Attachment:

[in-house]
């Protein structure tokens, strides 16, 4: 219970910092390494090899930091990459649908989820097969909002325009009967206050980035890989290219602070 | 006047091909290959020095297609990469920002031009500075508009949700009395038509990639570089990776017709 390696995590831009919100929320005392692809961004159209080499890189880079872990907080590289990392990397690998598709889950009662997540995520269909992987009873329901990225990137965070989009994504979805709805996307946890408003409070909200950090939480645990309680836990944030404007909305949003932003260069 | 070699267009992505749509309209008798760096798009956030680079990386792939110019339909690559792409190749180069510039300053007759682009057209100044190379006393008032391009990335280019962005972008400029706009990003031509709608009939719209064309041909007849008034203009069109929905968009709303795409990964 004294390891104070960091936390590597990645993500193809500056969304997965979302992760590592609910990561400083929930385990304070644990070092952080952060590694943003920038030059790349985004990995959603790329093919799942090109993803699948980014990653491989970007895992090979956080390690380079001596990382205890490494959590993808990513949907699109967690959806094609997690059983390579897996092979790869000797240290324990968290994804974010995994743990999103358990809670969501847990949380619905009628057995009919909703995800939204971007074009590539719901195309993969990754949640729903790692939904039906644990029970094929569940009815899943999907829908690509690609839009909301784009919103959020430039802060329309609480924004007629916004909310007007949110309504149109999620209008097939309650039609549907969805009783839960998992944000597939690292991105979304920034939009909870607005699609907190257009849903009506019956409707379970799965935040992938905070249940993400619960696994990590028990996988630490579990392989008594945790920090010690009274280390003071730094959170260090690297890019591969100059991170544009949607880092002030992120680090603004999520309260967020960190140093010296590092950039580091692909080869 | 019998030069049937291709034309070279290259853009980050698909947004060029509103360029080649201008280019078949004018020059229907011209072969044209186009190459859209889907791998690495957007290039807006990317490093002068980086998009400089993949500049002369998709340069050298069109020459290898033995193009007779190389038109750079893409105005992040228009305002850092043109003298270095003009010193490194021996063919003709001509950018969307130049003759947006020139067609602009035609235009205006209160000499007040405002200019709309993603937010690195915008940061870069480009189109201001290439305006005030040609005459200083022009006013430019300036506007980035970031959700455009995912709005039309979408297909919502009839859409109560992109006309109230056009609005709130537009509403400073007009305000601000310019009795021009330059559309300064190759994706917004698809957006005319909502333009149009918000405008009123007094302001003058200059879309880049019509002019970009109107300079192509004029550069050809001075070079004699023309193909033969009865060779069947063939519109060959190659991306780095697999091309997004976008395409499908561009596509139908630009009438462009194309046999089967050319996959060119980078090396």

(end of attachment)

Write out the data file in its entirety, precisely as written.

[in-house]
């Protein structure tokens, strides 16, 4: 219970910092390494090899930091990459649908989820097969909002325009009967206050980035890989290219602070 | 006047091909290959020095297609990469920002031009500075508009949700009395038509990639570089990776017709 390696995590831009919100929320005392692809961004159209080499890189880079872990907080590289990392990397690998598709889950009662997540995520269909992987009873329901990225990137965070989009994504979805709805996307946890408003409070909200950090939480645990309680836990944030404007909305949003932003260069 | 070699267009992505749509309209008798760096798009956030680079990386792939110019339909690559792409190749180069510039300053007759682009057209100044190379006393008032391009990335280019962005972008400029706009990003031509709608009939719209064309041909007849008034203009069109929905968009709303795409990964 004294390891104070960091936390590597990645993500193809500056969304997965979302992760590592609910990561400083929930385990304070644990070092952080952060590694943003920038030059790349985004990995959603790329093919799942090109993803699948980014990653491989970007895992090979956080390690380079001596990382205890490494959590993808990513949907699109967690959806094609997690059983390579897996092979790869000797240290324990968290994804974010995994743990999103358990809670969501847990949380619905009628057995009919909703995800939204971007074009590539719901195309993969990754949640729903790692939904039906644990029970094929569940009815899943999907829908690509690609839009909301784009919103959020430039802060329309609480924004007629916004909310007007949110309504149109999620209008097939309650039609549907969805009783839960998992944000597939690292991105979304920034939009909870607005699609907190257009849903009506019956409707379970799965935040992938905070249940993400619960696994990590028990996988630490579990392989008594945790920090010690009274280390003071730094959170260090690297890019591969100059991170544009949607880092002030992120680090603004999520309260967020960190140093010296590092950039580091692909080869 | 019998030069049937291709034309070279290259853009980050698909947004060029509103360029080649201008280019078949004018020059229907011209072969044209186009190459859209889907791998690495957007290039807006990317490093002068980086998009400089993949500049002369998709340069050298069109020459290898033995193009007779190389038109750079893409105005992040228009305002850092043109003298270095003009010193490194021996063919003709001509950018969307130049003759947006020139067609602009035609235009205006209160000499007040405002200019709309993603937010690195915008940061870069480009189109201001290439305006005030040609005459200083022009006013430019300036506007980035970031959700455009995912709005039309979408297909919502009839859409109560992109006309109230056009609005709130537009509403400073007009305000601000310019009795021009330059559309300064190759994706917004698809957006005319909502333009149009918000405008009123007094302001003058200059879309880049019509002019970009109107300079192509004029550069050809001075070079004699023309193909033969009865060779069947063939519109060959190659991306780095697999091309997004976008395409499908561009596509139908630009009438462009194309046999089967050319996959060119980078090396």